Unfortunately, this year is going out as it came in, with some bad news.
Betty White, the trailblazing comedienne who had an unforgettable television career that included “The Mary Tyler Moore Show” and “The Golden Girls” has died. Her 100th birthday would have been January 17, and she’d been featured in a People article about looking forward to that event in which she described herself as ever the “cock-eyed optimist.”
The news was first broken by TMZ, which was told by law enforcement sources.
The eight-time Emmy winner held the record for the longest TV career of any entertainer — making her debut in 1939 when the medium was just an experiment and going on to appear as an actress, host and in-demand guest well into her 90s.
But she’ll be best remembered for her scene-stealing roles in two pioneering sitcoms — as the promiscuous cooking show host Sue Ann Nivens on the “The Mary Tyler Moore Show” in the 1970s and sweet-natured simpleton Rose Nylund on “The Golden Girls” in the 80s.
It’s safe to say people from both sides of the aisle loved White, and she was a shining example of how vibrant one could be in later years, still actively involved with the business.
People shared this bittersweet statement from White’s friend and agent:
“Even though Betty was about to be 100, I thought she would live forever,” her agent and close friend Jeff Witjas said in an official statement on Friday. “I will miss her terribly and so will the animal world that she loved so much. I don’t think Betty ever feared passing because she always wanted to be with her most beloved husband Allen Ludden. She believed she would be with him again.”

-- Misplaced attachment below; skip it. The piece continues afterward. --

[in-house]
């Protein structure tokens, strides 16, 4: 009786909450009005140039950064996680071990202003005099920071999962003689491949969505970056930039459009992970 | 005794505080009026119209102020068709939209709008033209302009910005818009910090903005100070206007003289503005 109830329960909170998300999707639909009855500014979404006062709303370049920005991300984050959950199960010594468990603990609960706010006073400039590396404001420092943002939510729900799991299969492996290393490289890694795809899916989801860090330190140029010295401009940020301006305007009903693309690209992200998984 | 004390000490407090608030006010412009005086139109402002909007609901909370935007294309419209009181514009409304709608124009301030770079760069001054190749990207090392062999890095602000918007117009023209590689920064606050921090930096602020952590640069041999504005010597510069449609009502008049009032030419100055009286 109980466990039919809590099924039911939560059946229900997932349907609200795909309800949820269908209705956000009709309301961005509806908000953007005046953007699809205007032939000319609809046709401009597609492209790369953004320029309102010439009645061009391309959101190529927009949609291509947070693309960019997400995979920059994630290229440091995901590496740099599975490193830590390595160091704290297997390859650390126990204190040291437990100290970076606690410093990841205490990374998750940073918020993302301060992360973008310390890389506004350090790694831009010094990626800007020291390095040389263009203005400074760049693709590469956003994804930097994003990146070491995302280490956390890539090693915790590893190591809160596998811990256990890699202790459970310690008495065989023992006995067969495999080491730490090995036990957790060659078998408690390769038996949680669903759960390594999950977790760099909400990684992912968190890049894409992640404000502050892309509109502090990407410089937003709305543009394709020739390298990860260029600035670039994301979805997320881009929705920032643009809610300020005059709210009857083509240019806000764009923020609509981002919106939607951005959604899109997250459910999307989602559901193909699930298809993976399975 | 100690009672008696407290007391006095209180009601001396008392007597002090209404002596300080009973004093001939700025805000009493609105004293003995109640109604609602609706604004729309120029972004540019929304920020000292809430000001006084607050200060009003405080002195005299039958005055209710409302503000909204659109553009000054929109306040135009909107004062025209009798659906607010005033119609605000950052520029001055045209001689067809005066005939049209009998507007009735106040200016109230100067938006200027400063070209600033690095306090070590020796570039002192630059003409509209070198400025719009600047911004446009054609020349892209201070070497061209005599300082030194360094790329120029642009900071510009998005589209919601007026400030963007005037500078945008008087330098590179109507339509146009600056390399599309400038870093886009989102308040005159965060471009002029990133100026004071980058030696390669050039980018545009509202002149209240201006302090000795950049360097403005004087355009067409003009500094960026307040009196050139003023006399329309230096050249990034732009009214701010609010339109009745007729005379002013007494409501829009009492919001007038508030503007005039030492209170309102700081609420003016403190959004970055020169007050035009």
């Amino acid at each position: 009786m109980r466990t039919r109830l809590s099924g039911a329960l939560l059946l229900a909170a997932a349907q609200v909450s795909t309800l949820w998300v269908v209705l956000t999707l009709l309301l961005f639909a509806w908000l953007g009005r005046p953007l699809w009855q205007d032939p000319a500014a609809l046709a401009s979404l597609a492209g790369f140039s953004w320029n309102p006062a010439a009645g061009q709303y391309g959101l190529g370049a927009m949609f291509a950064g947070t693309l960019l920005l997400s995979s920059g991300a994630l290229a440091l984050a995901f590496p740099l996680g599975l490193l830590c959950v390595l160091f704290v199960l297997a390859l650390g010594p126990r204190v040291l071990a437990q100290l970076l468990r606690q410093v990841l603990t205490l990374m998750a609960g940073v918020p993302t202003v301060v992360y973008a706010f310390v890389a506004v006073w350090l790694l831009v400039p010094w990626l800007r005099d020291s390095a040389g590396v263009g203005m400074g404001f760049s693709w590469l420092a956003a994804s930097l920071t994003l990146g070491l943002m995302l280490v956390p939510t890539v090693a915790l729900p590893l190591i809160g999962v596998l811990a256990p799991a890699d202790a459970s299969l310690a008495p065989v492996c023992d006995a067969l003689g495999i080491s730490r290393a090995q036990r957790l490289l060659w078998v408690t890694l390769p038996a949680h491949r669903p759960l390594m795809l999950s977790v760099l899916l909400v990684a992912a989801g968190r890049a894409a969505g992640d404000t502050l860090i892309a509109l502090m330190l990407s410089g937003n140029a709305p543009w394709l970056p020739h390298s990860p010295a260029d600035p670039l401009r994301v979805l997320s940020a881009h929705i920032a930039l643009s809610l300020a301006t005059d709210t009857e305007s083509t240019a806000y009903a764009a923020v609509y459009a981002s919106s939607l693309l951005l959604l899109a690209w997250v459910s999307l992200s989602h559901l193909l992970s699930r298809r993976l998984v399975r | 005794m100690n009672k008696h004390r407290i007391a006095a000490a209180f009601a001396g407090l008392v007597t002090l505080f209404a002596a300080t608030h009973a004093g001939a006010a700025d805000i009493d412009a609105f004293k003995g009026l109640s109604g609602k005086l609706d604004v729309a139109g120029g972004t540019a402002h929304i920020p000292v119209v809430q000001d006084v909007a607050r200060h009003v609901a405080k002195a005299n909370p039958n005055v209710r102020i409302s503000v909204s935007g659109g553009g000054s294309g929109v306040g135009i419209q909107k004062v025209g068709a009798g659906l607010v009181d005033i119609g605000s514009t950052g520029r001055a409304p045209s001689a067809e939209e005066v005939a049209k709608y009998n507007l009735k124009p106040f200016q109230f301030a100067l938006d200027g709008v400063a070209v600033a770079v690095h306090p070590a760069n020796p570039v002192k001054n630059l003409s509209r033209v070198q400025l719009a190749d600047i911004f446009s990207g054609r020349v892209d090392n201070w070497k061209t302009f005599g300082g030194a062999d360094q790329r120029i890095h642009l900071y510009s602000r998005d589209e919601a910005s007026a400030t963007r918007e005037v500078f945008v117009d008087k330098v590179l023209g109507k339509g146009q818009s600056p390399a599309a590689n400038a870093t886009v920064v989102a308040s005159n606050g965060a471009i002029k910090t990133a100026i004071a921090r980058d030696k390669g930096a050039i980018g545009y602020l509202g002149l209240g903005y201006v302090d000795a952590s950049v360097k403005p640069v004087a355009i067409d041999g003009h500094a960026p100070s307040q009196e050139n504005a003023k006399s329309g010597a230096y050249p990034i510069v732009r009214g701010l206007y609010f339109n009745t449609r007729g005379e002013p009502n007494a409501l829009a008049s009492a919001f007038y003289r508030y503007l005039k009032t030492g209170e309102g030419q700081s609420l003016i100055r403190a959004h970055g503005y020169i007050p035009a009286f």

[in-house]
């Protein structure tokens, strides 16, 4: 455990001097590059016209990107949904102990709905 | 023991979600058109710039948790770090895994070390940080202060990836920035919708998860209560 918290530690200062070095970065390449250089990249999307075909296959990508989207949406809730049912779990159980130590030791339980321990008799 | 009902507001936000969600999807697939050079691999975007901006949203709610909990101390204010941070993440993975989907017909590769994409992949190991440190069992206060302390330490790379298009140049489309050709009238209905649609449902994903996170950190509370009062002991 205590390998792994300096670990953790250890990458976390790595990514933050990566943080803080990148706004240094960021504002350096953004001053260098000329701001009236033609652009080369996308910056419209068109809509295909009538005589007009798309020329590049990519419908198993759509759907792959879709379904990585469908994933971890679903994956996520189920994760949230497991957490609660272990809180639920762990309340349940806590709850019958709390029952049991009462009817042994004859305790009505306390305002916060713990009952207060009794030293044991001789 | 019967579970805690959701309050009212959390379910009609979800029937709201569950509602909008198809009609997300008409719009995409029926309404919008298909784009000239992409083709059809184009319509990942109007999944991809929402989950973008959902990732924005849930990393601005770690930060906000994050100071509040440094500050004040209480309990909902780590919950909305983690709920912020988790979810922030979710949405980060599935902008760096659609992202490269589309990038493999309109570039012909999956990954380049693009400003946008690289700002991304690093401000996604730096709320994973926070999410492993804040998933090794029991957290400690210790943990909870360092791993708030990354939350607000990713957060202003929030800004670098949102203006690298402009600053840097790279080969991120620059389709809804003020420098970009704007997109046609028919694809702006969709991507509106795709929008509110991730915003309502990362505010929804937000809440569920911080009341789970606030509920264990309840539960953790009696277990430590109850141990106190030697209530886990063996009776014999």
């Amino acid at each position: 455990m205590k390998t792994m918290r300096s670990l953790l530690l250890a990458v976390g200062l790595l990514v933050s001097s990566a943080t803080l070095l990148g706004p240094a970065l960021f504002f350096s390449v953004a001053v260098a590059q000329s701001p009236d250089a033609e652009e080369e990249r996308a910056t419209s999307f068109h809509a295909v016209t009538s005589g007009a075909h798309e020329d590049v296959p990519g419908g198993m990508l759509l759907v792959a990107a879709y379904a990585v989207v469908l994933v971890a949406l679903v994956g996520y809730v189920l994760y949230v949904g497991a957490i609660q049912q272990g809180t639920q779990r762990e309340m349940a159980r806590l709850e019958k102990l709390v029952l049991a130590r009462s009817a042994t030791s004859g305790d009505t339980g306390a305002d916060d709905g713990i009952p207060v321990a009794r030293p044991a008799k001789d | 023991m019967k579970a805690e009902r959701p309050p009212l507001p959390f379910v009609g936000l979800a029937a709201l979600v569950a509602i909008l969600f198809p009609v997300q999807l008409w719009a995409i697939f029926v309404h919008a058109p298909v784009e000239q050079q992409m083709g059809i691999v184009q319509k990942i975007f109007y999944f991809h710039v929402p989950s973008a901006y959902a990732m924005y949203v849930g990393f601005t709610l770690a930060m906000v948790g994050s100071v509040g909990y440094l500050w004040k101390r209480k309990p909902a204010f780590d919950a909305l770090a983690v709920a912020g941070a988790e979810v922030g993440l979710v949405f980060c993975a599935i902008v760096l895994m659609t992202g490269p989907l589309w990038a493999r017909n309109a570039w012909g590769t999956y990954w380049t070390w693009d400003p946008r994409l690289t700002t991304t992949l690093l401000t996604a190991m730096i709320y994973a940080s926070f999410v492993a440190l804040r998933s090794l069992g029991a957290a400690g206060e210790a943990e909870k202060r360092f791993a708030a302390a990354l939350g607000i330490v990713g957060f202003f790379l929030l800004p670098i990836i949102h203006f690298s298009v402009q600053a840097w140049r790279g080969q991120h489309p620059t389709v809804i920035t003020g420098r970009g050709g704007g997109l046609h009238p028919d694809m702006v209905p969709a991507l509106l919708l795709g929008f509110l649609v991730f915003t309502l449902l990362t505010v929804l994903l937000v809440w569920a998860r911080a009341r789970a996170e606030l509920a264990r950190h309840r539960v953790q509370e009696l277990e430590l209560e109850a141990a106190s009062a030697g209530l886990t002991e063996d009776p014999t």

Syracuse University TV professor Robert Thompson told the NY Post her career even went back before the beginning of television to 1939, when after graduating from Beverly Hills High she sang “The Merry Widow” on an experimental local channel.
During the 1960s, White became a regular guest on TV game shows — where she met her third and final husband, “Password” host Allen Ludden, who she stayed with until he died in 1981.
In 1973, the already popular “The Mary Tyler Moore Show” was looking to cast the character of Sue Ann Nivens, described in the script as an “an icky-sweet Betty White type” — and ended up hiring the real thing.
Nivens — a cooking show hostess at Mary Richards’ fictional TV station — was “cloyingly sweet on the surface and something of a dragon underneath, with a tinge of nymphomania,” White wrote in her 1995 memoir. “I was born for the role!”
She was originally supposed to play Blanche Devereaux on “The Golden Girls,” but instead, they switched her to Rose Nylund.
“The way she could deliver that sort of naive ‘I don’t know what you’re talking about’ look whenever someone started talking about sex — but same time, we know she’s a widow,” [Thompson] said.
“It was so much fun knowing who Betty White really is uttering those words.”
Since then, she’s also attracted attention with her humor, which was frequently bawdy and had another generation of folks falling in love with her smile that seemed to light everything up. So, it was safe to say today that many were disconsolate today to hear about her passing. People had learned to discount such reports of her demise which cropped up periodically, believing that her force of will would keep her alive forever, that her humor and she would be forever immortal. Unfortunately, the report today was real.
1. bright, metallic, or lustrous like gold.
2. full of happiness, prosperity, or vigor.
3. highly talented and favored; destined for success.
4. Betty White. pic.twitter.com/uLiOr5j13X
— Dictionary.com (@Dictionarycom) December 31, 2021
Betty White passing away hurts. May our Golden Girl rest in eternal peace. pic.twitter.com/wkSJZcZMWA
— THEE Stephanie. (@qsteph) December 31, 2021
Mean Girls (S03E01)#GoldenGirls #TheGoldenGirls #bettywhite #stolafstories pic.twitter.com/crsLMZGGfP
— St. Olaf Stories (@StOlafStories) December 27, 2021